Wilson wrote: My view is that the only way we'll improve our way of life is incrementally - by electing better representatives who would change the rules that our governments allow us to operate under. How to accomplish that, I don't know. It's discouraging when you look at the dreck that keep getting elected.
That depends on the electorate who so easily succumb to bribes and promises...dreck!

A very simple thought experiment will suffice. Someone comes along and doesn't mince words words as to how things currently are and what its future ramifications are likely to be if we continue along the same path. Adjustments will have to be made applicable to everyone which the elite especially will never find acceptable. An "election" in short, which puts political and business prerogatives, expediencies and practices on trial. Who would vote for that person even if he or she attempt to ameliorate the message? Virtually no one. When have we ever preempted a "good thing" even when we know it puts the future in jeopardy?

As for Ayn Rand, she's a total non-entity nothing more than a cult and nothing in her philosophy - if that's what it is - that's requisite for the future. It's as useless discussing her as discussing God for possible solutions to problems we never had to face till now.

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Re: Human nature - Cooperative or Competitive?

Post by Elder » July 25th, 2015, 5:22 pm

Wilson wrote:Are ad hominem attacks allowed in your new world order?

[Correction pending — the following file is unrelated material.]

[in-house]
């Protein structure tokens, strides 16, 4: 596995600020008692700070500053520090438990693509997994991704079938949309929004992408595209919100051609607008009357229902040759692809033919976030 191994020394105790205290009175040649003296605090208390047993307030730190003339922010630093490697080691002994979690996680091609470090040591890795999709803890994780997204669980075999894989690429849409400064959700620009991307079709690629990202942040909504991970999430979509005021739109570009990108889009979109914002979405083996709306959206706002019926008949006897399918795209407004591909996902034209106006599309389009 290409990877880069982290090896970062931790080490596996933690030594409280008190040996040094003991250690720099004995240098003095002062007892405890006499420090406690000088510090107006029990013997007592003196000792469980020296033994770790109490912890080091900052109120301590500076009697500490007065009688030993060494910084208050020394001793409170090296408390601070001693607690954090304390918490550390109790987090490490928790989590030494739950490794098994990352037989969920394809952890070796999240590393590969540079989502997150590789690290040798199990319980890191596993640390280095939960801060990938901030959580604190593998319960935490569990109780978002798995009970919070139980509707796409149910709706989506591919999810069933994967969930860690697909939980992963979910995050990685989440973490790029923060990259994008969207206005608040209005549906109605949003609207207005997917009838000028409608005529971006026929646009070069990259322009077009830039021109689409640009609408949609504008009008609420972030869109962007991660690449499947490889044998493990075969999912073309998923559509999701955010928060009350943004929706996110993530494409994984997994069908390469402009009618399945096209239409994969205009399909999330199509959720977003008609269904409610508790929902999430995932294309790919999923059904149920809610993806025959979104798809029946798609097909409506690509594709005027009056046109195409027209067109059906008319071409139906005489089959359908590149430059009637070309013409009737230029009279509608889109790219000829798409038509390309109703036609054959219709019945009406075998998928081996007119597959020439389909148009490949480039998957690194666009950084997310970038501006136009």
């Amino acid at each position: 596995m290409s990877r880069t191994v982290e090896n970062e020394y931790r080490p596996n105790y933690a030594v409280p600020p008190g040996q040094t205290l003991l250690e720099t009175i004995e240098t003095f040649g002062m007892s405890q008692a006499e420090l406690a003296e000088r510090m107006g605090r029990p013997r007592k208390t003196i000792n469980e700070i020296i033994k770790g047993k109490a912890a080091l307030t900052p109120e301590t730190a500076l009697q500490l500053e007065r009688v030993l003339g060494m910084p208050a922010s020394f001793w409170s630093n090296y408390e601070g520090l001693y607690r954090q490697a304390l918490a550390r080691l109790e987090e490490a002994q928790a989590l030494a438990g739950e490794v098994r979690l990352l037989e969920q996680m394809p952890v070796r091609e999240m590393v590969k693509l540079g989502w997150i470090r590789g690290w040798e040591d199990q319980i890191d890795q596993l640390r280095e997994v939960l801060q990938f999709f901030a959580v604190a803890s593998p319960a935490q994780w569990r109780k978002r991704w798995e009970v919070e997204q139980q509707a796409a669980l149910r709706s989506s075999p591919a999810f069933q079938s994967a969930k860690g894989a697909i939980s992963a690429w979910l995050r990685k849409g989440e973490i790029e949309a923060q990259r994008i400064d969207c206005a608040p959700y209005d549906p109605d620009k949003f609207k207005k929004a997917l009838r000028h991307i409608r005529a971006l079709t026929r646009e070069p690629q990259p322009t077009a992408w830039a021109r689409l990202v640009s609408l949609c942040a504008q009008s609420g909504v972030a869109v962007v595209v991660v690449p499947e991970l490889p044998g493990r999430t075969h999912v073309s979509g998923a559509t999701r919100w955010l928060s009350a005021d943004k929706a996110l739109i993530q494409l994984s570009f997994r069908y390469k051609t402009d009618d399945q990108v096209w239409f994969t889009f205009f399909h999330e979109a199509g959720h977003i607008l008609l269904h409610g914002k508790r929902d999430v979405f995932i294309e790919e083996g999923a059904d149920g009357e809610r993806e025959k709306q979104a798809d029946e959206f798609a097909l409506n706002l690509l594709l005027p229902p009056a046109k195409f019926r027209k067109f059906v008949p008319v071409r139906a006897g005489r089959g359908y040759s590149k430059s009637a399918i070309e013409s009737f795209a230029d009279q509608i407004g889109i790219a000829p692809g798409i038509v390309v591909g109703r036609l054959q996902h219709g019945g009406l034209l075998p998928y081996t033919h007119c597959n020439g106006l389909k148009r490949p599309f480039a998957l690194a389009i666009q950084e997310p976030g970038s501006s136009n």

PS. Mild sarcasm that you asked for (Shangri-la; semester; you, like Ayn Rand) hardly constitutes an attack.

If, and when, I decide to attack you, you will notice. :wink:
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Re: Human nature - Cooperative or Competitive?

Post by Alec Smart » July 25th, 2015, 5:55 pm

Elder wrote: If, and when, I decide to attack you, you will notice. :wink:
Be careful, Wilson, he's not bluffing. Push him too far and he'll sulk you to within an inch of your life.
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Re: Human nature - Cooperative or Competitive?

Post by Jklint » July 25th, 2015, 6:29 pm

Alec Smart wrote:
Elder wrote: If, and when, I decide to attack you, you will notice. :wink:
Be careful, Wilson, he's not bluffing. Push him too far and he'll sulk you to within an inch of your life.
There is not one person here - myself excluded of course - who wouldn't relish their own perverted opinions in making posts! If there were some humor in this post the value would be in its humor but there isn't any! Ever consider giving an actual opinion on a subject even if it's worth only a drachma - as mine usually are - instead of a Euro?